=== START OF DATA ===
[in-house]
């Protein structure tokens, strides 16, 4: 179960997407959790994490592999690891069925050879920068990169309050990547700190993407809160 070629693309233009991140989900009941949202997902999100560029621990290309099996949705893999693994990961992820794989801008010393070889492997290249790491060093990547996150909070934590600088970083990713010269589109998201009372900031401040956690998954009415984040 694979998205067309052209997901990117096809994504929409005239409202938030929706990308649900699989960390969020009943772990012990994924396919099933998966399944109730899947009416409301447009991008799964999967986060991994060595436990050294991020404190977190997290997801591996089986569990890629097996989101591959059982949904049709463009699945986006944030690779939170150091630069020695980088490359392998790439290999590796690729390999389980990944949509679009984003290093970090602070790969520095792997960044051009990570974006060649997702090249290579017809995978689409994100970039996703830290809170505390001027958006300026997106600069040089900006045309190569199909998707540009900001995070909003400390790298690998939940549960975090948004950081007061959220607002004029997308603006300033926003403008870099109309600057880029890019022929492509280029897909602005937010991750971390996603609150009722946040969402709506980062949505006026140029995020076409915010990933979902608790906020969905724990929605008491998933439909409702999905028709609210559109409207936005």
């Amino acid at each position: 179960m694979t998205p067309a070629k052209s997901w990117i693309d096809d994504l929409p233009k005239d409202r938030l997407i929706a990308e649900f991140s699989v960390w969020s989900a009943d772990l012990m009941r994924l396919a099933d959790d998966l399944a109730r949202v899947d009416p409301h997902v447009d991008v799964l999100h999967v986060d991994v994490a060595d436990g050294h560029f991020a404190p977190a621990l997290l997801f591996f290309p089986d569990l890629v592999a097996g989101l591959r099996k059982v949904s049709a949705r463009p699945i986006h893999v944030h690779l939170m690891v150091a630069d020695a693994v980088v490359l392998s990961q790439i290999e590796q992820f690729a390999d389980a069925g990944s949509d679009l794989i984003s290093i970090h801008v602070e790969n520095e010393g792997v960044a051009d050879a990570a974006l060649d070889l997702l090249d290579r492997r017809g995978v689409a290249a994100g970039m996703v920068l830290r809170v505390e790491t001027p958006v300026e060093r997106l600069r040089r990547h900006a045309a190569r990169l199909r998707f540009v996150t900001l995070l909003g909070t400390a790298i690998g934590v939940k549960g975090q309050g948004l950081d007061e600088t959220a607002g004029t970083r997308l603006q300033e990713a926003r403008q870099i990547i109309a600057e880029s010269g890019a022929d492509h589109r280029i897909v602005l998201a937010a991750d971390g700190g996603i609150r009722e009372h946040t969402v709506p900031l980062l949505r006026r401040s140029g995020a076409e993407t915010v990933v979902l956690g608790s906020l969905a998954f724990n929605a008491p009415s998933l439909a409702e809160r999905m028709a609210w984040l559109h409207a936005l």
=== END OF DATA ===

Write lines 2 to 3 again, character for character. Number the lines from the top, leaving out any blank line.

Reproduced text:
């Protein structure tokens, strides 16, 4: 179960997407959790994490592999690891069925050879920068990169309050990547700190993407809160 070629693309233009991140989900009941949202997902999100560029621990290309099996949705893999693994990961992820794989801008010393070889492997290249790491060093990547996150909070934590600088970083990713010269589109998201009372900031401040956690998954009415984040 694979998205067309052209997901990117096809994504929409005239409202938030929706990308649900699989960390969020009943772990012990994924396919099933998966399944109730899947009416409301447009991008799964999967986060991994060595436990050294991020404190977190997290997801591996089986569990890629097996989101591959059982949904049709463009699945986006944030690779939170150091630069020695980088490359392998790439290999590796690729390999389980990944949509679009984003290093970090602070790969520095792997960044051009990570974006060649997702090249290579017809995978689409994100970039996703830290809170505390001027958006300026997106600069040089900006045309190569199909998707540009900001995070909003400390790298690998939940549960975090948004950081007061959220607002004029997308603006300033926003403008870099109309600057880029890019022929492509280029897909602005937010991750971390996603609150009722946040969402709506980062949505006026140029995020076409915010990933979902608790906020969905724990929605008491998933439909409702999905028709609210559109409207936005």
């Amino acid at each position: 179960m694979t998205p067309a070629k052209s997901w990117i693309d096809d994504l929409p233009k005239d409202r938030l997407i929706a990308e649900f991140s699989v960390w969020s989900a009943d772990l012990m009941r994924l396919a099933d959790d998966l399944a109730r949202v899947d009416p409301h997902v447009d991008v799964l999100h999967v986060d991994v994490a060595d436990g050294h560029f991020a404190p977190a621990l997290l997801f591996f290309p089986d569990l890629v592999a097996g989101l591959r099996k059982v949904s049709a949705r463009p699945i986006h893999v944030h690779l939170m690891v150091a630069d020695a693994v980088v490359l392998s990961q790439i290999e590796q992820f690729a390999d389980a069925g990944s949509d679009l794989i984003s290093i970090h801008v602070e790969n520095e010393g792997v960044a051009d050879a990570a974006l060649d070889l997702l090249d290579r492997r017809g995978v689409a290249a994100g970039m996703v920068l830290r809170v505390e790491t001027p958006v300026e060093r997106l600069r040089r990547h900006a045309a190569r990169l199909r998707f540009v996150t900001l995070l909003g909070t400390a790298i690998g934590v939940k549960g975090q309050g948004l950081d007061e600088t959220a607002g004029t970083r997308l603006q300033e990713a926003r403008q870099i990547i109309a600057e880029s010269g890019a022929d492509h589109r280029i897909v602005l998201a937010a991750d971390g700190g996603i609150r009722e009372h946040t969402v709506p900031l980062l949505r006026r401040s140029g995020a076409e993407t915010v990933v979902l956690g608790s906020l969905a998954f724990n929605a008491p009415s998933l439909a409702e809160r999905m028709a609210w984040l559109h409207a936005l």